Sunday, February 27, 2011

Laughing on the Bus, Playing Games with the Faces

When I take the bus to SLC on Tuesday and Thursday mornings, it's always a mad rush of drama and fatigue. The bus leaves at about 6:30AM so I have to be up and then out the door pretty early. Because I like a close call, I'm usually out the door about 2 minutes later than I should be (I think this part of me is a manifestation of rebellion, resulting from the number of times Bob made us 6 hours early to everything we ever attended growing up. Although in my ever growing maturity and acceptance of adulthood, I'm starting to see the wisdom in the 6 hours early rule for anything I need to attend in Provo that requires me to find a parking place). Then the race begins. By the time I hop onto the road where I park and catch the bus stop, I can usually see the bus in my rear view. Then starts my first of a series of judgment calls about whether or not I'm going to have enough time to park and then run to the stop or whether I should drive on to the next stop after I've gained a little more distance on the bus. Of course during this whole process I like to imagine that I'm Jack Bauer in 24 and there are terrorists aboard the bus (which, let's be honest, there might be). Last Tuesday was an ordinary morning up through the bus chase scene, until I actually got onto the bus.

Whenever I climb aboard I do a quick cursory glance to decide who I'm going to sit by. To back up a bit, when I get on the bus in the mornings, there are always enough empty seats that I could go and sit on a completely empty row. The express bus that I take has seating like a tour bus so it's relatively comfortable but if you are sitting right next to someone, there isn't a lot of breathing room, so it's always nice to get a whole row to yourself. But what I have found (and for reasons I'll never be able to explain, it took me about four months to figure this out), by the time the bus makes its last stop in Provo, the thing is entirely full and nobody has a row to themselves at all. Recently I decided that it was best to sit right next to someone from the very beginning because at least then I could take control of the bus-mate decision-making process and not get stuck next to talkative crazy stinky guy who is the size of seven people, falls asleep on top of whomever he is sitting by, drools, and then gets all kinds of cranky when you ask him to move so you can get off at your stop. Unfortunately I always feel a little strange when I do sit next to someone despite the abundance of empty rows and I'm never quite sure whether I should turn to them and explain the situation and let them know that what I'm doing is for both of our benefit (because I am not stinky, talkative, cranky, drooling, or the size of seven people) or just let them wonder whether I'm in love with them.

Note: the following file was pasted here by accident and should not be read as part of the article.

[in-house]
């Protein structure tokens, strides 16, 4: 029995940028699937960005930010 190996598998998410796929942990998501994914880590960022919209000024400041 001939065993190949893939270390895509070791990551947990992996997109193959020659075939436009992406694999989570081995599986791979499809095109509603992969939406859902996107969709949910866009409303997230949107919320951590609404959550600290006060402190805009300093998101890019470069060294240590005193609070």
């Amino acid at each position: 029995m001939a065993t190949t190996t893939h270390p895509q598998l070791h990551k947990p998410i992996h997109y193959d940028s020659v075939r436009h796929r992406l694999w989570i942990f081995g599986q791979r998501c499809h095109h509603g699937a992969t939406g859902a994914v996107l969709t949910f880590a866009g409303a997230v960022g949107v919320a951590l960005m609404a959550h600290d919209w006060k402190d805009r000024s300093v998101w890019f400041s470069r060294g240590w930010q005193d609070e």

So on Tuesday I did my cursory glance, looking for someone who was small, clean, and quiet so I wouldn't have to touch, smell, or talk to anyone on the dark bus at 6:30 in the morning. I saw a girl toward the front that fit the bill and I plopped down next to her and decided against explaining the process. And so we rode. We rode for almost an hour and half right next to one another. Because the seats are so small and close together with no arm-rest between them, we rode arm against arm the entire way and didn't say a word to one another or look at one another.

Finally we approached my stop and I reached down to gather my things and noticed her security badge with her name. For an hour and a half I had been sitting next to my cousin and neither of us ever noticed. And this wasn't one of those cousins that I see at family reunions and wonder whether they are actually related or just crashing the place for the food (which would be a mistake--most family reunions I've been to do not have great food and the vast majority of the pot-luck items are questionable at best, toxic at worst). In fact, this is one of my very favorite cousins. I turned to her and tapped her arm. She looked at me and said in a tone that meant she was truly disappointed in herself, "what? Are you serious?" We said a quick hello and I jumped off the bus.

On Thursday she saved me a seat. I'm happy to have a bus friend now who is consistently small and clean. I've lost the talkative battle but I'm ok with that.

~It Just Gets Stranger


  1. I'd say it's time to destress your life and slow down a little! Glad you have a small, sweet smelling bus friend now!

  2. Sooooo...are you going to let us in on the mystery and tell us which cousin it is...I'm wondering if it's a McCann or not...

  3. Kim, it is not a McCann actually. It's my cousin Heather on my mom's side. But I'm sure I would find all McCanns to be normal if I ever saw them on a bus as well. Except for maybe Cami. :)

  4. I could totally see this happening to me because I do not make eye contact with anyone in public - it makes me feel wierd! But I am glad too that you have a worthy bus friend! :) Tell her hello!

  5. Be careful. Her bow tie is really a camera.